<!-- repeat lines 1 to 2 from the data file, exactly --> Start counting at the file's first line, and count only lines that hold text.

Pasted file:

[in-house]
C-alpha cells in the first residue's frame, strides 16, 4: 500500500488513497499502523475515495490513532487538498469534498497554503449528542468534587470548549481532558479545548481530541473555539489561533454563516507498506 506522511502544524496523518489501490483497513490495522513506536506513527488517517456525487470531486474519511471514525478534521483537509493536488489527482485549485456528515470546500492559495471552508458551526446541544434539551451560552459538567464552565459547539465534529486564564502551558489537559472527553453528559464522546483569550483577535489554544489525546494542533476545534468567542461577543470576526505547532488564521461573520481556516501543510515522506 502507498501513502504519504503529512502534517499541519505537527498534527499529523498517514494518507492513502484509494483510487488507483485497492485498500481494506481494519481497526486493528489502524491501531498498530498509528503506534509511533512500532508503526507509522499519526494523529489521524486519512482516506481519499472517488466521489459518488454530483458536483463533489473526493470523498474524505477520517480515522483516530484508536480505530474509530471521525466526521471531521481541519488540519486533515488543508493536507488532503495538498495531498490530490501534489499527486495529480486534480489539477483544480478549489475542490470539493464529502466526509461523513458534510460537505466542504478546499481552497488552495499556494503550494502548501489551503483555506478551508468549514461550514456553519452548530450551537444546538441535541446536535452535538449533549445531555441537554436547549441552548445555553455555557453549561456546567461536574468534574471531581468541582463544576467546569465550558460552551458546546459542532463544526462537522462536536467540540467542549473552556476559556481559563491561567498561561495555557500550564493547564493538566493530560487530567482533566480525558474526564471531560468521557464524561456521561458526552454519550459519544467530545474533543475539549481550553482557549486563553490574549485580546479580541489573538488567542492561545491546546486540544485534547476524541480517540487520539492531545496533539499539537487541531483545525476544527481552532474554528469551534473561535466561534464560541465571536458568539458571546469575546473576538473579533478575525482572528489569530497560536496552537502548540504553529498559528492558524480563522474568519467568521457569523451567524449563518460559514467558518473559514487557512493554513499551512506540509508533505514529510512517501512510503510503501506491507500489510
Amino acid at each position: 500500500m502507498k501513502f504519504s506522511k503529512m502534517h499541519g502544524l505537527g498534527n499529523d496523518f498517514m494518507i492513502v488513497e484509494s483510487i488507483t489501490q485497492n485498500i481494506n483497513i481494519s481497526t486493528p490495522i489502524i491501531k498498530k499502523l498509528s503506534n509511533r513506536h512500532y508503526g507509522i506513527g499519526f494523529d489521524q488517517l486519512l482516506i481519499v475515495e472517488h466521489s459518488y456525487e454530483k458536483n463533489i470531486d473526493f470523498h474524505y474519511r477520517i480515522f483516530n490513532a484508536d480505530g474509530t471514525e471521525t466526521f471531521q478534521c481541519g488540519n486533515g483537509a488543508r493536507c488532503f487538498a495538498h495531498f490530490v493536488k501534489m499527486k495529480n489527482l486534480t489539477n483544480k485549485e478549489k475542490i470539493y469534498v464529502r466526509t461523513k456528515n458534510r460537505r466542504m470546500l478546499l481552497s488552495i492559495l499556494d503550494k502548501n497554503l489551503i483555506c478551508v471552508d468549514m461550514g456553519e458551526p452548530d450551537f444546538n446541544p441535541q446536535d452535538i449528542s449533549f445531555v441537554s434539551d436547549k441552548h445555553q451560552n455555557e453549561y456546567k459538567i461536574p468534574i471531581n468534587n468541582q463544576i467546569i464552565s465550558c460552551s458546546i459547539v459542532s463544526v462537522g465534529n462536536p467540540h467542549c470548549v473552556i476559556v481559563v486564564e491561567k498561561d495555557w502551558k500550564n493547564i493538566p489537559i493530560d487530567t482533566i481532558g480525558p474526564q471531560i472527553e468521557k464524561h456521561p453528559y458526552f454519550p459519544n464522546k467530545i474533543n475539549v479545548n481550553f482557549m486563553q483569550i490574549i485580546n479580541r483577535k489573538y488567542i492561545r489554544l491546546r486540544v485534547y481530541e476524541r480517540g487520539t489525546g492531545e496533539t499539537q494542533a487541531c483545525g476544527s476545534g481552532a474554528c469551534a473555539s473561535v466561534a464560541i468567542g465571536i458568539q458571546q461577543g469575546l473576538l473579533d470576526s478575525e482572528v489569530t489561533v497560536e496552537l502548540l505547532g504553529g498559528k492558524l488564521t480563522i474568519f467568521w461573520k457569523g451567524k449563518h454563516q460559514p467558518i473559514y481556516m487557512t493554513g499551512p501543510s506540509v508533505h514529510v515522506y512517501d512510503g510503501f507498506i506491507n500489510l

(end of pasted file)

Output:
[in-house]
C-alpha cells in the first residue's frame, strides 16, 4: 500500500488513497499502523475515495490513532487538498469534498497554503449528542468534587470548549481532558479545548481530541473555539489561533454563516507498506 506522511502544524496523518489501490483497513490495522513506536506513527488517517456525487470531486474519511471514525478534521483537509493536488489527482485549485456528515470546500492559495471552508458551526446541544434539551451560552459538567464552565459547539465534529486564564502551558489537559472527553453528559464522546483569550483577535489554544489525546494542533476545534468567542461577543470576526505547532488564521461573520481556516501543510515522506 502507498501513502504519504503529512502534517499541519505537527498534527499529523498517514494518507492513502484509494483510487488507483485497492485498500481494506481494519481497526486493528489502524491501531498498530498509528503506534509511533512500532508503526507509522499519526494523529489521524486519512482516506481519499472517488466521489459518488454530483458536483463533489473526493470523498474524505477520517480515522483516530484508536480505530474509530471521525466526521471531521481541519488540519486533515488543508493536507488532503495538498495531498490530490501534489499527486495529480486534480489539477483544480478549489475542490470539493464529502466526509461523513458534510460537505466542504478546499481552497488552495499556494503550494502548501489551503483555506478551508468549514461550514456553519452548530450551537444546538441535541446536535452535538449533549445531555441537554436547549441552548445555553455555557453549561456546567461536574468534574471531581468541582463544576467546569465550558460552551458546546459542532463544526462537522462536536467540540467542549473552556476559556481559563491561567498561561495555557500550564493547564493538566493530560487530567482533566480525558474526564471531560468521557464524561456521561458526552454519550459519544467530545474533543475539549481550553482557549486563553490574549485580546479580541489573538488567542492561545491546546486540544485534547476524541480517540487520539492531545496533539499539537487541531483545525476544527481552532474554528469551534473561535466561534464560541465571536458568539458571546469575546473576538473579533478575525482572528489569530497560536496552537502548540504553529498559528492558524480563522474568519467568521457569523451567524449563518460559514467558518473559514487557512493554513499551512506540509508533505514529510512517501512510503510503501506491507500489510